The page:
• 10. 10                 orders were issued earlier in the day. 10:00 AM: Things continue to heat up, and the morning ramp the rate of load increase is formidable. To further complicate the ramp-‐up, wind is falling off a cliff and wind-‐driven blades are slowing across the region. Current forecasts are for peak-‐wind to be a full 3 GW less than the peak wind from yesterday; about 3 nuclear plants worth of generation missing in action. Two other challenges are surfacing. The weather pattern across the footprint shown is unusually homogeneous, taking away the innate ability to take advantage of weather diversity in a large footprint. That will cause more resources to be committed later this afternoon. And, finally imports from some energy to take advantage of higher prices in the eastern part of the MISO footprint are drying up, as prices rise substantially in the Mid-‐Atlantic States. PJM is facing its peak day for the year. Grid management software continues to operate in the background of the Data Center, which is redundantly connected to the Control Room. The software has been subtly altered over the past couple of years from simply bringing on enough generation to meet load changes to align with a new approach to grid management. The objective function of the software is to run the grid as efficiently as possible while maintaining reliability, using any resources available. revolutionary implications. An efficient grid is a low cost and reliable grid. To run an efficient grid, system operators need to direct the flow of energy, and to support that flow with a suite of ancillary services e.g., frequency regulation, spinning reserves, non-‐ spinning reserves, etc. The grid operator is legally agnostic as to who provides these services traditional generators or equivalent actions on the customer side of the equation. Both traditional generators and customer-‐side assets are offering their capabilities into the market, and the software is selecting whatever the most efficient resources are resources that provide the lowest cost delivered energy Figure  6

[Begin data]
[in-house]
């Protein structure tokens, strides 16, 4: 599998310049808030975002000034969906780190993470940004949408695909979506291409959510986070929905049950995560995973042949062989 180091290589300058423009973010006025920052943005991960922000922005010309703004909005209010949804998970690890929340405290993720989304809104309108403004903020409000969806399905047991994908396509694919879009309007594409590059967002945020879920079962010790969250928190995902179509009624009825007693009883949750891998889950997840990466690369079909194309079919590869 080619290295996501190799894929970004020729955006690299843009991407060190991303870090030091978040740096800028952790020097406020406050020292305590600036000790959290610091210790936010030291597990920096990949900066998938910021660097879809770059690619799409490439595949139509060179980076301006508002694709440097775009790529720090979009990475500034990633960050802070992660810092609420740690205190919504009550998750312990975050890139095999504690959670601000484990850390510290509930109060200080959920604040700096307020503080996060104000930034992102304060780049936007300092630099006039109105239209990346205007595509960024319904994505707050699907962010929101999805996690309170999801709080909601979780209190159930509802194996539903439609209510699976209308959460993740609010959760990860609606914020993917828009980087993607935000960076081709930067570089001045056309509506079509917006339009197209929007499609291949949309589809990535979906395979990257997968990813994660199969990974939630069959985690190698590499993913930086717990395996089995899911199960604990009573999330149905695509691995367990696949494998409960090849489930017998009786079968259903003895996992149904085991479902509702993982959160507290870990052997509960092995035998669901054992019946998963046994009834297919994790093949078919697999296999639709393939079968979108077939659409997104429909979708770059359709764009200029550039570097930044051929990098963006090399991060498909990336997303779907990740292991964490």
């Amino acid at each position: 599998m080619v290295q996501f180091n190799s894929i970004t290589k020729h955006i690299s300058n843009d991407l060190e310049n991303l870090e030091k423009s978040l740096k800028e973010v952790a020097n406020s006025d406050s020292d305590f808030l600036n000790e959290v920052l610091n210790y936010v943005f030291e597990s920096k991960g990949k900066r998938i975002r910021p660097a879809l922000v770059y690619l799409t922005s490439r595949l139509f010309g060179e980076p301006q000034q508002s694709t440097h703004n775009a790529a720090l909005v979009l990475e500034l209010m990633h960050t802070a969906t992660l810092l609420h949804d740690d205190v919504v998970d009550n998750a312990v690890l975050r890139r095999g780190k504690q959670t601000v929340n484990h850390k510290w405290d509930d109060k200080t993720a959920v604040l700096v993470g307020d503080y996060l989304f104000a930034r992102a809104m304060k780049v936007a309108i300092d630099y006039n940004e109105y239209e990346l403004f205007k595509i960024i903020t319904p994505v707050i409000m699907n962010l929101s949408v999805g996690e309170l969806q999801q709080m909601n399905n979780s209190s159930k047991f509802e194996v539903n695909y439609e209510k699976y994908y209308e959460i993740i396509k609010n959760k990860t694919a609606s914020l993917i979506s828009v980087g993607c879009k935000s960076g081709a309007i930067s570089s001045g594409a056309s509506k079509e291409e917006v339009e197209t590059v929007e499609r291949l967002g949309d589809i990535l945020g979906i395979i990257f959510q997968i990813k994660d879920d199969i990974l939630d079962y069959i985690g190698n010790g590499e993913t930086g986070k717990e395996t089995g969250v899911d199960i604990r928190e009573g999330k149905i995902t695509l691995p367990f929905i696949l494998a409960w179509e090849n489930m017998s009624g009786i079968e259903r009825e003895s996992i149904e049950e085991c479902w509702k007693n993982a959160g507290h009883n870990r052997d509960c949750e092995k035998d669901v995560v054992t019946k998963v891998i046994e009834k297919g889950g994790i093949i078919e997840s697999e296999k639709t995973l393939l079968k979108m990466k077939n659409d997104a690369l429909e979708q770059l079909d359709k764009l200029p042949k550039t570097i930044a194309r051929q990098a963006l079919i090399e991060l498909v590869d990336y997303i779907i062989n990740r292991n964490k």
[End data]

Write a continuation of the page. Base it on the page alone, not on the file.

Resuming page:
• 11. 11                 in a reliable fashion. Every day more customer assets are being offered into the market and replacing traditional generation assets that are higher cost. Even at this mid-‐ morning hour, Figure 6 shows and increasing cost trend, a normal very early in the trend toward customer participation but the trend is there pushed by technology advances and Smart Grid-‐ caused customer education and awakening. At this moment, thousands of entrepreneurs are dreaming up ways to enable customers to participate in the process and leverage the still-‐evolving Smart Grid system. The beneficiaries will be the end-‐customers and just in time given price pressure driven by aging generation plant retirements and higher plant replacement costs not to mention sorely needed distribution upgrades. 11:00 AM: Very high prices in excess of 10 cents/kWh -‐start to surface in central Illinois (Figure 7), as the Chicago area draws energy from the southwest and transmission lines are nearing their capacity. While generators in the PJM region had been selling into the MISO market earlier in the day, MISO is now exporting over 500 MW to PJM a trend that will grow and continue through the heat of the day. The pattern of very high/very low prices in a tight, adjacent geographical setting efforts to achieve low cost across the footprint in the face of those constraints. Think of the transmission grid as a system of pipes with flowing water. A constraint hampers the flow of cheap water. More of the cheap water can get into the network if someone will apply pressure to the pipe discharging toward the cheap water and distribute it to other pipes. Grid operators do that by turning on more expensive generation at the other end of the constrained line resulting in increased prices on one end of the constraint. This causes less stress on the constrained line and the lowest cost possible in the footprint, given the constraints and resources available. Figure  7